Welcoming the EC’s green paper on audit reform, which has made a raft of radical measures including mandatory rotation of audits, the firm said opening up the audit market would not hurt the Big Four.”

Mozilo and SEC in Deal Discussions [WSJ]
“Confidential talks begun in recent weeks appear to be moving toward a settlement in the Securities and Exchange Commission’s high-profile civil fraud case against former Countrywide Financial Corp. Chief Executive Angelo Mozilo and two other former executives, people familiar with the matter said.

Late Thursday, a status conference on the case was ordered for Friday, a move that could signal a new development in the suit. If no agreement is reached, a jury trial is scheduled to begin Tuesday in federal court here before Judge John Walter.

It is also possible, people familiar with the matter said, that only one or two of the defendants would reach a settlement before the trial. Attorneys for both sides are preparing for trial in the event it goes forward, said people familiar with the matter.”


33% of IRS’s 106,000 Employees Are Eligible for Retirement [TaxProf Blog]
Do they simply love their jobs that much?

A little perspective on those 18,000 XBRL errors [CPA Success]
“It’s not that bad.”

This XBRL Thing Appears to Be Really Happening

This story is republished from CFOZone, where you’ll find news, analysis and professional networking tools for finance executives.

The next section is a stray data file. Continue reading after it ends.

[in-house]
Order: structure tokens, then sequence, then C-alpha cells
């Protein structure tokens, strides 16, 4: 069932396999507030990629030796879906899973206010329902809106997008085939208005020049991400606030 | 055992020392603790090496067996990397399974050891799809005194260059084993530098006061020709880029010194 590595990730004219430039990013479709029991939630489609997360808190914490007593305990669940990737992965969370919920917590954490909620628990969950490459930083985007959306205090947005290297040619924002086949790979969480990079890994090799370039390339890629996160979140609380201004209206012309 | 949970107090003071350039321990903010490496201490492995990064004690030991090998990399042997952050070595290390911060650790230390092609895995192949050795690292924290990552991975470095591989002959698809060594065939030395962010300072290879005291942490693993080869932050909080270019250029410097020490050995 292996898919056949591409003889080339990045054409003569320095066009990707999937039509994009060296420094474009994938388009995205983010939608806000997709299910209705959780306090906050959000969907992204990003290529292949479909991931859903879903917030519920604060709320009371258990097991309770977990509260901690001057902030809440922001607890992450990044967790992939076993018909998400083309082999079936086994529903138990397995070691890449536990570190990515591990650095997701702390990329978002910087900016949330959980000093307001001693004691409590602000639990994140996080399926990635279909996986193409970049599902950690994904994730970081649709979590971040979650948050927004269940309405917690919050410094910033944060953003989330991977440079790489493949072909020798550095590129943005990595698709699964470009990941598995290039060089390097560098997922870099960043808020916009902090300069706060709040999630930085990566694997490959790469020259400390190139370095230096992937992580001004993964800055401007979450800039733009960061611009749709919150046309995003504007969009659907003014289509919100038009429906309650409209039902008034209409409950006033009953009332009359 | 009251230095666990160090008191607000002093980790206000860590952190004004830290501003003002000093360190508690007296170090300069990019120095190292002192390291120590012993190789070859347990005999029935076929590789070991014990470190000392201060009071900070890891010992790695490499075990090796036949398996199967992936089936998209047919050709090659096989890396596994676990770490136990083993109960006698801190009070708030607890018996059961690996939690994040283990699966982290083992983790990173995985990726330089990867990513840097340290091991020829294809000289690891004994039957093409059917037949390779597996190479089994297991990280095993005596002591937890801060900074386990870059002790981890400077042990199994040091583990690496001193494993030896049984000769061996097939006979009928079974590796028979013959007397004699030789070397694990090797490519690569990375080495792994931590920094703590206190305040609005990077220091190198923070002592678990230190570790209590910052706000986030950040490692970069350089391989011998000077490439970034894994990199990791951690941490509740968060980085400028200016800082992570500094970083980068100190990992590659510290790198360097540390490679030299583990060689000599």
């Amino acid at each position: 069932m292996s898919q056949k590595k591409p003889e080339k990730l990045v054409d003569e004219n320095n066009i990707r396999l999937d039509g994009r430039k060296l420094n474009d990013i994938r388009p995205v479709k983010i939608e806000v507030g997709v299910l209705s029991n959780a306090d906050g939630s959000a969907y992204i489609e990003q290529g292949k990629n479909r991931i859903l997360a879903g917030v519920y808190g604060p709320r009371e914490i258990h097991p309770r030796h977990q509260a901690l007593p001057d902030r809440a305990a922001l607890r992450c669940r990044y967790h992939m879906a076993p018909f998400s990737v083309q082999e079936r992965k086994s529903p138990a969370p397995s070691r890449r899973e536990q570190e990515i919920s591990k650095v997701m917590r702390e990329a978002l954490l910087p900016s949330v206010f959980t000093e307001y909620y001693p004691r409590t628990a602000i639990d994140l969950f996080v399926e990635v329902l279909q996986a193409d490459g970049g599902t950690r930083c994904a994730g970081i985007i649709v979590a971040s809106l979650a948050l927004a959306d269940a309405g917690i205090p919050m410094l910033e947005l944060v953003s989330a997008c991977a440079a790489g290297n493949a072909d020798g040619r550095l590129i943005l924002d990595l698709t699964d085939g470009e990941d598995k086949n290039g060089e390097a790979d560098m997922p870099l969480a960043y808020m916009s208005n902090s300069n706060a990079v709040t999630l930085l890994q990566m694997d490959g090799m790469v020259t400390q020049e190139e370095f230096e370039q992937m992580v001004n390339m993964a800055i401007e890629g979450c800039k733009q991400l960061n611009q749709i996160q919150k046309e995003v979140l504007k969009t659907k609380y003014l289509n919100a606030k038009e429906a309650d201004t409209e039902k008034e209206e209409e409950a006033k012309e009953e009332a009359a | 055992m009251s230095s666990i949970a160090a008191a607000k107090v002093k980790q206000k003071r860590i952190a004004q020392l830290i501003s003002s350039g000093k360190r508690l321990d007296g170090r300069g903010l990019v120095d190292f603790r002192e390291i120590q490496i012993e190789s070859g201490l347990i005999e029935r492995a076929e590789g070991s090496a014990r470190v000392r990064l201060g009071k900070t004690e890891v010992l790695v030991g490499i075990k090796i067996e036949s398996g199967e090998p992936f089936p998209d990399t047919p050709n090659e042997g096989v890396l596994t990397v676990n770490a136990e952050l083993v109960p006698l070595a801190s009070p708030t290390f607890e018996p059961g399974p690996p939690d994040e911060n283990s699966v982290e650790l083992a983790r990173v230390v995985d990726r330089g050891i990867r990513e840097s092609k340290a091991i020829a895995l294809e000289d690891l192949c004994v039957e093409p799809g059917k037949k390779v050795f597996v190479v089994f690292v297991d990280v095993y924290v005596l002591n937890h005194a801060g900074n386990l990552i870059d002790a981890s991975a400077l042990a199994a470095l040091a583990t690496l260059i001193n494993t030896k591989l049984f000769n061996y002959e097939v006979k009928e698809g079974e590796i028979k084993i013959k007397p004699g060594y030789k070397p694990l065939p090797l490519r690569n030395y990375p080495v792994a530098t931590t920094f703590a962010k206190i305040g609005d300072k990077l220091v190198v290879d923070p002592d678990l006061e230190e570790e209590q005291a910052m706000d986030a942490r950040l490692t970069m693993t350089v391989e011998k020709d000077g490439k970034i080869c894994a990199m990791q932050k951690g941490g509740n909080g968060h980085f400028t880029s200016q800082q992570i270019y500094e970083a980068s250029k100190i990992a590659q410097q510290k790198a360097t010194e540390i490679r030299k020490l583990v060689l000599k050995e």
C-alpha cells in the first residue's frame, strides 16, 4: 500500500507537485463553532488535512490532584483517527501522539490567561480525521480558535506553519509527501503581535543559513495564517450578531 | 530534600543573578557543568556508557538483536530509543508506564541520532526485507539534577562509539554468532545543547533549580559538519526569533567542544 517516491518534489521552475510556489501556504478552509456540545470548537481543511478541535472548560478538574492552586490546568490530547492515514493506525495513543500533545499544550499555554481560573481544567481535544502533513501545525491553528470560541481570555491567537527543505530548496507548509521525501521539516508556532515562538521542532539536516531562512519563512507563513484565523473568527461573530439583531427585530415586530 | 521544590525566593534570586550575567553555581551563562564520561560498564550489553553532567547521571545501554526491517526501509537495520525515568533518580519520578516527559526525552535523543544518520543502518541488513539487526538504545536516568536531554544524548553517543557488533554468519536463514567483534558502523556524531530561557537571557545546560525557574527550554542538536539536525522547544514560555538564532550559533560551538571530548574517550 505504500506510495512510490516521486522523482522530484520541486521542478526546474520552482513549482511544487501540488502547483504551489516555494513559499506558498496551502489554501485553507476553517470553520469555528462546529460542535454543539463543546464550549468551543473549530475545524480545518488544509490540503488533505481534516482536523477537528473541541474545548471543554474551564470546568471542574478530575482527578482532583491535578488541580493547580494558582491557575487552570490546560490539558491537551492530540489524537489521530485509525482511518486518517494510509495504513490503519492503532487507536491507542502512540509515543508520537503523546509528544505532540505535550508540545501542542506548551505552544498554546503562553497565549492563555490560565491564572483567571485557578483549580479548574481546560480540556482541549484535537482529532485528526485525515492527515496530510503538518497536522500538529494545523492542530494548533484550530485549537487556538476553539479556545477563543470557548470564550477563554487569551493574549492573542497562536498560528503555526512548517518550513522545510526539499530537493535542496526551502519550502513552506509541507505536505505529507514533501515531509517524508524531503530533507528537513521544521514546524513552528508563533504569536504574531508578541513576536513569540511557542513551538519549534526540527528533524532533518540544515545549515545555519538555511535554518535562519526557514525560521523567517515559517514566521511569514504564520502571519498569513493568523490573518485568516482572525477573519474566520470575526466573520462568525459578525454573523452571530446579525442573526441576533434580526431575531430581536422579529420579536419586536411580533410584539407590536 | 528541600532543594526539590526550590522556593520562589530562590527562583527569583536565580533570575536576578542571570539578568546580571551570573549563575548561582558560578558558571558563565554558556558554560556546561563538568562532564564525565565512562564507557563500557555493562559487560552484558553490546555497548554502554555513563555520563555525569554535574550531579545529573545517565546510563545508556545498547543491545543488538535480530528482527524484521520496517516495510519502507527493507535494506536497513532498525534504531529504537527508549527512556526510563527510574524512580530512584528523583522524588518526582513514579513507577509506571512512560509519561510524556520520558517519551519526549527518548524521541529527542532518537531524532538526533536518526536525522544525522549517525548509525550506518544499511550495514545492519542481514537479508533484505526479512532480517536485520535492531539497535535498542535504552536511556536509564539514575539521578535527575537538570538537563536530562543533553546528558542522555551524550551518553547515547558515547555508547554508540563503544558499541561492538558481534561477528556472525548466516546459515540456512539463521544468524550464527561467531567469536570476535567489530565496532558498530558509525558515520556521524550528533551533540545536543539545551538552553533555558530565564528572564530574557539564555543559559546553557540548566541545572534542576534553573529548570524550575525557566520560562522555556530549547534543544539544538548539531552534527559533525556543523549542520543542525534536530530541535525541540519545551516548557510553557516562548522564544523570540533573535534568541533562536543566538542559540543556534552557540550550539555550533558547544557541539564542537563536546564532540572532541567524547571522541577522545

There’s no time to take a breather when it comes to XBRL implementations. New projects, regulations and initiatives are launched or introduced somewhere around the globe just about weekly, it appears. CFOs with firms that have yet to join the group won’t be out of the loop much longer.

XBRL, the acronym for eXtensible Business Reporting Language, means that the data contained within financial reports is constructed as individual elements, rather than blocks of text. Each piece of data comes wit and is linked to accounting definitions or rules. So, a number that makes up annual revenue has a different identity than a number that goes into payroll expense. The result? The data becomes “computer readable,” or interactive, so analysts, investors and regulators can easily compare one set of financial data to another.

Consider the following announcements and events:


Public company filings in the US: The last group of public companies that have yet to file XBRL financial statements with the SEC will start doing so for fiscal periods ending on or after June 15 of next year. These generally will be companies with market caps of less than $75 million or annual revenue of less than $50 million.

Domestic Banks: Earlier this month, Citibank announced that it was participating in a pilot involving the use of XBRL within dividend announcements issued by American Depositary Receipts, or ADRs. ADR dividend announcements were a logical starting point, because they’re concentrated among a relatively small number of issuers, and currently require lots of paper and re-keying of information, as this article in Earth Times points out.

US Legislation: True, a provision contained in early versions of the Dodd-Frank bill, and which would have required federal regulators to use a standard electronic format, like XBRL, when collecting info from the financial sector never made it to the final version. However, this summer Rep. Darrell Issa of California introduced a bill (H.R. 6038) that would amend Dodd-Frank to again include this provision. On July 30, it was referred to both the Committee on Financial Services and the Committee on Agriculture.